Creative Workflow

I've spent much time and effort constructing the best creative workflow for myself. These are my thoughts on the process and the tools I use to bring out those bits of creativity that I can direct into my writing.

My Tools

  • Evernote Evernote (Free) :I store everything in here. Well eveything but my actual writing. In conjunction with IFTT, I have an automated service that stores all the information I deem important to remember. It can store, web articles, PDF's, images, screenshots, notes to yourself, emails, most text files, small movies or audio clips, links to other websites; the only limitation on the free tier is the upload size limit of 50mb (can be upgraded to 1gig) There is no limit on how much you store. This I find invaluable, the longer one uses the service, the amount of information is astounding. Its my own personal wiki.
  • IFTT (Free) :IFTT is an automation service that allows me to setup recipes that are simple to create; these is even a large library of recipes that is shared by other users. Setting up is as easy as drag and drop. The gist of the service is that you will setup channels ---those being things like facebook, twitter, gmail, dropbox, evernote, etc---- and triggers that will automatically perform actions with those services. IFTT means If this then that. I'll give examples further on in the article.
  • NVAlt NVAlt (Free) :For simple note taking and backup. It is quick and works well with plaintext and markdown. I backup exclusively to Dropbox that later on when notes rumerate until I'm ready to work on that idea in iA Writer.
  • Dropbox (Free) :The only backup service you should be using. Its simplicity and openness along with its widespread availability is unparalleled. I still only use the free tier but the IFTT triggers available greatly greases the wheels in my workflow.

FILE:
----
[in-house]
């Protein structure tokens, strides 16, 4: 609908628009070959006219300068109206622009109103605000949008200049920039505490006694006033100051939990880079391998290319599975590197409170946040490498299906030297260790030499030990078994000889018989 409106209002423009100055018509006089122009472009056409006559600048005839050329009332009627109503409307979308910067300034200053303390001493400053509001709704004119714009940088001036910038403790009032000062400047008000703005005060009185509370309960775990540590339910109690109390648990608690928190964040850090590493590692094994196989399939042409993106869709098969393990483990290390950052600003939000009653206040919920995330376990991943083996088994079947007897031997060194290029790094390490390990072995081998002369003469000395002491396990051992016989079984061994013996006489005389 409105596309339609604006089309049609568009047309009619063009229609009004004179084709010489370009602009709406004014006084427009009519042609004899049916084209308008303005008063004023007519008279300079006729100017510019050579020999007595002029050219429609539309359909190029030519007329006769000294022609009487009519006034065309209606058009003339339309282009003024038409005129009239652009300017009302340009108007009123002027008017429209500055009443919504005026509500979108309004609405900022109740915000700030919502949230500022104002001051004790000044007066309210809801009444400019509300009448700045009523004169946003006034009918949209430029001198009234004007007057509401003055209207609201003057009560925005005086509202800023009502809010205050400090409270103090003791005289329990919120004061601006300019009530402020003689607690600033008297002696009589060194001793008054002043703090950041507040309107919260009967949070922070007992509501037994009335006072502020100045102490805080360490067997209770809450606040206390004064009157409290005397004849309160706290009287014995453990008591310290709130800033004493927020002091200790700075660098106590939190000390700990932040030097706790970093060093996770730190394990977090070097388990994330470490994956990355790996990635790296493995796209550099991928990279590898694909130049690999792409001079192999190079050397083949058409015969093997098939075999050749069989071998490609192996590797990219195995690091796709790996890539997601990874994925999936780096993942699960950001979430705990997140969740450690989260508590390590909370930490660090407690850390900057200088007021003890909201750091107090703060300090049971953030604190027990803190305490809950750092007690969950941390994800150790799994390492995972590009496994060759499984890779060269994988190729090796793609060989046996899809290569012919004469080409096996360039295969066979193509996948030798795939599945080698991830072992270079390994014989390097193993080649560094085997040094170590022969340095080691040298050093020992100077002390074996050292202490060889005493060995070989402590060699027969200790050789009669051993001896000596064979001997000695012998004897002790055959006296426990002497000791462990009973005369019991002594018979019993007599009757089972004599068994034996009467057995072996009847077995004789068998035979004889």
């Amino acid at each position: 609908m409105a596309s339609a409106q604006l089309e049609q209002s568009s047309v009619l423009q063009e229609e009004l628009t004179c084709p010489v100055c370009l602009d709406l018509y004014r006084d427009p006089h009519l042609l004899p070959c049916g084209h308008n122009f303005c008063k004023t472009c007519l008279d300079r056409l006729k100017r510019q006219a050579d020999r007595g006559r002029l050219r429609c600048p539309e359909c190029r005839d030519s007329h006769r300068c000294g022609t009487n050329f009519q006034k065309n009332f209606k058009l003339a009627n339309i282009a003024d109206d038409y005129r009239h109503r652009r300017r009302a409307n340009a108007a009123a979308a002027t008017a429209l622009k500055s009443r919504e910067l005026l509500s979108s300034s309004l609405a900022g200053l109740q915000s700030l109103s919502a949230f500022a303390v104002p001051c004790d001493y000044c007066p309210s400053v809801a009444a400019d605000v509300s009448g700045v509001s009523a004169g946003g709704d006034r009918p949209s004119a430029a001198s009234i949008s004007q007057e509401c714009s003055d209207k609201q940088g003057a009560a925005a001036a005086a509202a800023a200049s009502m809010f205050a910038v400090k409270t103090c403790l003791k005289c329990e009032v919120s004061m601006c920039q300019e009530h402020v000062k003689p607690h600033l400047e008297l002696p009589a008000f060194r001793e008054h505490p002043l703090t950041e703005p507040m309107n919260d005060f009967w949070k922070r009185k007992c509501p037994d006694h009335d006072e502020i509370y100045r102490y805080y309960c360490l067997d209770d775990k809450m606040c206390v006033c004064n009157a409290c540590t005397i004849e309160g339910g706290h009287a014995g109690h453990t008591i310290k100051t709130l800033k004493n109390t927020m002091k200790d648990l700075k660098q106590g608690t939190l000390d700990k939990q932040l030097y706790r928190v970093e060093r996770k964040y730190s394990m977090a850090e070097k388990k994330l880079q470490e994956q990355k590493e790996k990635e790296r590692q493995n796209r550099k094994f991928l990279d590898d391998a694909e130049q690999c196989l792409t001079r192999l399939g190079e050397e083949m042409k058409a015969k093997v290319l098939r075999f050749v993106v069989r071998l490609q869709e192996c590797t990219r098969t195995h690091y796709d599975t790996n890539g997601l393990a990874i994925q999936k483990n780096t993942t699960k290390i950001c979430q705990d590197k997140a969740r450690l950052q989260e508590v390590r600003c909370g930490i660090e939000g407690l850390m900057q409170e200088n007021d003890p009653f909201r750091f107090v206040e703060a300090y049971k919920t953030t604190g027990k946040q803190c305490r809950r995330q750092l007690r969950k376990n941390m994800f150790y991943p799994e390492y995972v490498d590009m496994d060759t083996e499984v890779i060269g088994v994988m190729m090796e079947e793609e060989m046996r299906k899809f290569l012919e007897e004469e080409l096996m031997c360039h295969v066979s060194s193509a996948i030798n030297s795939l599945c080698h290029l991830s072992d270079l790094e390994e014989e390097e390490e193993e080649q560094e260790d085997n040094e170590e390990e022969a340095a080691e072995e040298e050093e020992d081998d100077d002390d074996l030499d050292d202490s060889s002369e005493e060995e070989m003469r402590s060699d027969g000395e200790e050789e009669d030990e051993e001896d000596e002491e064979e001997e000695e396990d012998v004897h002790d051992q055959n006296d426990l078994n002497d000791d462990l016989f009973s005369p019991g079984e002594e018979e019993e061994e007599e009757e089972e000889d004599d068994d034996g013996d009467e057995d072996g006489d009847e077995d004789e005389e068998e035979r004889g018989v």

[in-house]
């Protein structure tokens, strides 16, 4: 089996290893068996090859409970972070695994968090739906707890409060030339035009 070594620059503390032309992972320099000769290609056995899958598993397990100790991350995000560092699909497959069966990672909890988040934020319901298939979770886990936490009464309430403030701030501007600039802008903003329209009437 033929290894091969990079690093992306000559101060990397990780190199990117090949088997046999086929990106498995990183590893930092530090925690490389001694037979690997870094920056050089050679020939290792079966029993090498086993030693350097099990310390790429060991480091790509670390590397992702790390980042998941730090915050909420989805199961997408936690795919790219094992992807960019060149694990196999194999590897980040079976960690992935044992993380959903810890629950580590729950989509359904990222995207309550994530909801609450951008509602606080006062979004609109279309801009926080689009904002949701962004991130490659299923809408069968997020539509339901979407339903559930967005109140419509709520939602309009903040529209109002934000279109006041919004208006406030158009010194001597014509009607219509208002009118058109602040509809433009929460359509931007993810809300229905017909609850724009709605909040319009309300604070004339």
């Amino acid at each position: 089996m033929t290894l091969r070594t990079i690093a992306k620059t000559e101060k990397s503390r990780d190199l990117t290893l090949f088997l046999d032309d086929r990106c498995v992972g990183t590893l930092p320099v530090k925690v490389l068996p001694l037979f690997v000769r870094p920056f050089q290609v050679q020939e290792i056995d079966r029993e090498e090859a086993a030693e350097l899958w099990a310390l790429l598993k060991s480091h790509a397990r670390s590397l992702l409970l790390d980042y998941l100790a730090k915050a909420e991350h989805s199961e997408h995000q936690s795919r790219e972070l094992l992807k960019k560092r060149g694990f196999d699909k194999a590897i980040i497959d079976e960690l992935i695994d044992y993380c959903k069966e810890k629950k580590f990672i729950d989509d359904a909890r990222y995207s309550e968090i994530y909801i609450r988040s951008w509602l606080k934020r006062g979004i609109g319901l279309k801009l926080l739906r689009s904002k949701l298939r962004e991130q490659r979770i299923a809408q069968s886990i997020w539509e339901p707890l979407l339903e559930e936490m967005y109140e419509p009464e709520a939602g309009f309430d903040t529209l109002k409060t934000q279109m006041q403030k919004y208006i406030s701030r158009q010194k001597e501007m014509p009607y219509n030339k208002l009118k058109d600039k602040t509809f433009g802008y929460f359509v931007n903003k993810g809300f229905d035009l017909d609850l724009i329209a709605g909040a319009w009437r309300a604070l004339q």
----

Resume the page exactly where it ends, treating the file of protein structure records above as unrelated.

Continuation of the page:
• iA Writer (iPad: .99, MAS: 4:99) My simple text editor of choice. It allows me to sync with iCloud or Dropbox. It has just the features I want and nothing more. Handles markdown documents flawlessly.

How I use these tools

  • Using IFTT and GMail (my main public facing email), IFTT will trigger everytime I label an email as receipt and store it in an Evernote notebook titled Receipts. *Anytime I put a PDF in a particular Dropbox folder, IFTT will upload that PDF into Evernote and tag and label it properly. *Everytime I am tagged or post a photo to facebook, IFTT will download that photo to a certain Dropbox folder.
  • I can call a particular number IFTT provides and it will transcribe that voicemail and upload it to a Voicemail notebook in Evernote. Great for quick todo's or ideas.
  • Everytime I star a news item in Google Reader, it automatically gets uploaded to Evernote into a ReadLater notebook. I used to use instapaper but my overall goal in my workflow is reduce the number of apps I use.